MIA > Archive > Wilhelm Liebknecht > Voices of Revolt
Written: As as speech in German, delivered November 30th, 1893. [Note]
Published in English: 1928.
Translated by: Unknown (name not provided).
Source: Voices of Revolt: Speeches of Wilhelm Liebknecht. International Publishers, first edition, 1928, New York, USA. 96 pages.
Transcription and Markup: Bill Wright for marxists.org, November, 2022
(From a speech delivered in the Reichstag, November 30, 1893, in the discussion of the Imperial Budget.)
What is the internal situation of Germany? We are told many things about distress. No doubt there is distress; but there are two kinds of distress: there is a distress of the rich, of the sated; and there is a distress of the starving.
The distress of the rich, of those who have eaten their fill, but who are “insatiable”, and therefore “cry out”—“cry out”—“cry out” — because they always want more — we know all about that. We Socialists have no compassion with this distress.
But there is another distress, a poverty that expresses itself in the statistics of unemployment — not gathered by the state, by the way — and in the reports of the trade union offices and chambers of commerce — a distress that must be evident to any man who looks at the newspapers, or ever sees the streets of the city — the distress of those with the “weak shoulders”, on whom the new taxes are to be placed, the distress of those who are about to be sacrificed to militarism.
I recall the Congress of Tobacco Workers to which you were all invited: there you might have seen poverty; there you might have heard the cry of distress of the despairing poor,— a distress gnashing its teeth when even the last vestiges of subsistence are taken from under its feet and when unemployment is artificially brought about for thousands and thousands of persons. This was real distress; the cry of poverty was genuine; and furthermore, you had been invited; but the Imperial Chancellor and the gentlemen of the Bundesrat and the high imperial officials — not one of these men appeared at the congress, with the exception of the Social-Democratic deputies. And then you say we are the demagogues, who are inciting the people!
Why did you not go to the Congress and prove by your presence that you have a heart for the people? There, you might have heard the voice of the people. What you read in the official reports, and what your dignitaries tell you, these things are not the truth. Between you and the people there is a magic wall, a wall through which you can hear nothing. At the congress, you might have heard the mutterings of anger at your attempt to depress a class of the poorest persons, the tobacco workers — already receiving starvation wages — to a zero point, a famine point, below which there is no possibility of living at all,— to destroy this class economically by means of the taxes in favor of militarism. There you could have heard the people protest against the taxes which it is now proposed to lay on weak shoulders! And the remarkable — though quite natural — thing is that everything that has been said thus far in favor of the government’s policy has been a conscious effort to show that the poor alone must bear these taxes, that the rich are too poor to bear them.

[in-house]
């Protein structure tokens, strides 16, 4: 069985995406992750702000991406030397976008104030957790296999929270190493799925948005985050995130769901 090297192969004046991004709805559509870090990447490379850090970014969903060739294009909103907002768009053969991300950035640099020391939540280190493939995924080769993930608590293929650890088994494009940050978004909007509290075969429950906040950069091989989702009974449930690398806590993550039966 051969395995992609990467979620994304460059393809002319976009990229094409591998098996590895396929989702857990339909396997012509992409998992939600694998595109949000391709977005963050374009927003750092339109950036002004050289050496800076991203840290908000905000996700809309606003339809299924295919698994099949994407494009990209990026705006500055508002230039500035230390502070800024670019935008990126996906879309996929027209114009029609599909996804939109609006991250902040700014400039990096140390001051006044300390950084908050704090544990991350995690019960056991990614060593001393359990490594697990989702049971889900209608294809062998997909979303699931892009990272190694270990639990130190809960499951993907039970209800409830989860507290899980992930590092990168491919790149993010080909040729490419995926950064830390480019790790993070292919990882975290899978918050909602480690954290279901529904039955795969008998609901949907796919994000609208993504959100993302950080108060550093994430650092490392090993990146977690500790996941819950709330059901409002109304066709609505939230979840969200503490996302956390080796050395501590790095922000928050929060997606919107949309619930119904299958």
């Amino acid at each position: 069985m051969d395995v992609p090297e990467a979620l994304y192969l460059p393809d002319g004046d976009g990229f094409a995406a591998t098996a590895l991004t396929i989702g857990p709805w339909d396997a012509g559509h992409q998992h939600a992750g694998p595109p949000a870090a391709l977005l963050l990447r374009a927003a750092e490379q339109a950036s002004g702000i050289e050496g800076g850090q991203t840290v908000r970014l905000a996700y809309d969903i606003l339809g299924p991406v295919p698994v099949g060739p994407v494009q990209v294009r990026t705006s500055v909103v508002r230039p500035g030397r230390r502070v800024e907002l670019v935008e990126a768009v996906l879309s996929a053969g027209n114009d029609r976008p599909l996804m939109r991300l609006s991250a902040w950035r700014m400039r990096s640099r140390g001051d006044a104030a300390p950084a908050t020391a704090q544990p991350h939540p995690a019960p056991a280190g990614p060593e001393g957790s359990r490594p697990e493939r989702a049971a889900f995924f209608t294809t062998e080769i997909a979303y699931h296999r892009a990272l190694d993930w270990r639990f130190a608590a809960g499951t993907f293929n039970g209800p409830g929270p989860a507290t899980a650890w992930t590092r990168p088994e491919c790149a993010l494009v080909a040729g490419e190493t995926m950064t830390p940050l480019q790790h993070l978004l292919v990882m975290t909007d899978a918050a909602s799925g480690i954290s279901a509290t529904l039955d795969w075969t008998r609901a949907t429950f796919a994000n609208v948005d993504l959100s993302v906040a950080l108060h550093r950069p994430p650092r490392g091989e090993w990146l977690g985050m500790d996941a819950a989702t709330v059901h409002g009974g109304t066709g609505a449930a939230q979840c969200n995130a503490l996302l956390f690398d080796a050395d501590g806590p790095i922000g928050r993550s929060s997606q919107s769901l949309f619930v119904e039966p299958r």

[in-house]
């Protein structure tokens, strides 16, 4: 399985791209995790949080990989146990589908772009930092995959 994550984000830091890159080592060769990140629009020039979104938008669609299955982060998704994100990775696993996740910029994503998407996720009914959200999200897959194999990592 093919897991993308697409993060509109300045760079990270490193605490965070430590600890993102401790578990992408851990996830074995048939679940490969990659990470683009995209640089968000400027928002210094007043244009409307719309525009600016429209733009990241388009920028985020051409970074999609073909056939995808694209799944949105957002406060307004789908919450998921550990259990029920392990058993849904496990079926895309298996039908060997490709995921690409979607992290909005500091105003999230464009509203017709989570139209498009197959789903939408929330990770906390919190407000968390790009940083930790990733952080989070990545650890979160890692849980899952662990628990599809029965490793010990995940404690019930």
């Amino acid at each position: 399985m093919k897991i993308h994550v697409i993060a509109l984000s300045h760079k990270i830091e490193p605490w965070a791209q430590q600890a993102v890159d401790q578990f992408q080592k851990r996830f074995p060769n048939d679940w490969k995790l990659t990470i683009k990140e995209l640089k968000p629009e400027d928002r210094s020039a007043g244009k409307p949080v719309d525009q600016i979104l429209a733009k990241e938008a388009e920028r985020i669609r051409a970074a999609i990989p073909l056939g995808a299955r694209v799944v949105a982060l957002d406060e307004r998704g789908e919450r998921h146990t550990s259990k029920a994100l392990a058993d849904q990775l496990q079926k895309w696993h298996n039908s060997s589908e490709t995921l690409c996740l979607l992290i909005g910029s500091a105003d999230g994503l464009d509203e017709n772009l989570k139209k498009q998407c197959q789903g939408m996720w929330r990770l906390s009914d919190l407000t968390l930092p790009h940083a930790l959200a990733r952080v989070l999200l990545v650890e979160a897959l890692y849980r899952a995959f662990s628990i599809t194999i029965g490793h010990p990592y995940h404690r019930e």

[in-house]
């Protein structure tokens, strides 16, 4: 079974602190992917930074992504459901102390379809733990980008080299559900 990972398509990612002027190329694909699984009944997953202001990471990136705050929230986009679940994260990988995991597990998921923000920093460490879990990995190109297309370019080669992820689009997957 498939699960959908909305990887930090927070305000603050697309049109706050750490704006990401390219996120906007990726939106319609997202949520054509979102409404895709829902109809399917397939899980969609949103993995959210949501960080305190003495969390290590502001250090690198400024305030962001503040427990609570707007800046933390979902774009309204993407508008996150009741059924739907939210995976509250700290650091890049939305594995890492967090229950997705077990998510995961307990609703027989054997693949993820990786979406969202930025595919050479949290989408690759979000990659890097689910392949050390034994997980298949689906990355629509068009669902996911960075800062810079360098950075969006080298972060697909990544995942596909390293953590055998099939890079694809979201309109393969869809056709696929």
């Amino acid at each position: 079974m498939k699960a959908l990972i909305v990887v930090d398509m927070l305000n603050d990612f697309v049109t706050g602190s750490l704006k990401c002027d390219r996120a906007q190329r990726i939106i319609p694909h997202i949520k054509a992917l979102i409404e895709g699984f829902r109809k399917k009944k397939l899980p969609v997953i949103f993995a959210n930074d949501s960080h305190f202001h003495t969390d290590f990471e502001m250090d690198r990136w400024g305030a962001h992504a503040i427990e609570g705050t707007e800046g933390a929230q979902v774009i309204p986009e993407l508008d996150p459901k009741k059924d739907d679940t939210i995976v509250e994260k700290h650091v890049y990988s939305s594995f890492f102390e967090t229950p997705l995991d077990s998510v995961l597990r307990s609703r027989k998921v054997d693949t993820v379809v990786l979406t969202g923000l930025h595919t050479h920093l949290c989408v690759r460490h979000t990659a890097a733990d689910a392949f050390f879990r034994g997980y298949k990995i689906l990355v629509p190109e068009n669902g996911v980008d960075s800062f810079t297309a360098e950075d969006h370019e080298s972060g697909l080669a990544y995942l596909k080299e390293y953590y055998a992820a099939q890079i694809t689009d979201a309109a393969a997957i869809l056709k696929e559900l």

This is what we always hear when the imperial inheritance tax or an imperial income tax is to be combated as impractical or unjust, and when we are told: “This will not do; it will destroy property; it is of no use to the heirs, etc.” But, why should you impose taxes on the shoulders of the poor? The proposed new taxes are as if calculated to lighten the burden of the rich. By the proposed tobacco tax you are not only placing a far greater percentage on the shoulders of the poor than on those of the rich, but you are incidentally destroying a great number of workers, at least fifty thousand, who are now engaged in the tobacco industry.
No doubt, he who knows only the interests of the rich, and who believes that the poor exist not only to create wealth for the rich, but also to pay his debts and taxes for him, will consider it quite reasonable to have the taxes destined to cover the military budget imposed upon the mass of the poor. We protest with all our might against so outrageous an injustice and hope — although it is a hope against hope — that those who, with a “reluctant heart”, as they say, voted in favor of the military budget in the first short session of this Reichstag, with the reservation that the costs should be distributed upon shoulders that could bear them — will remain faithful to their promise and vote against this “bouquet of taxes”.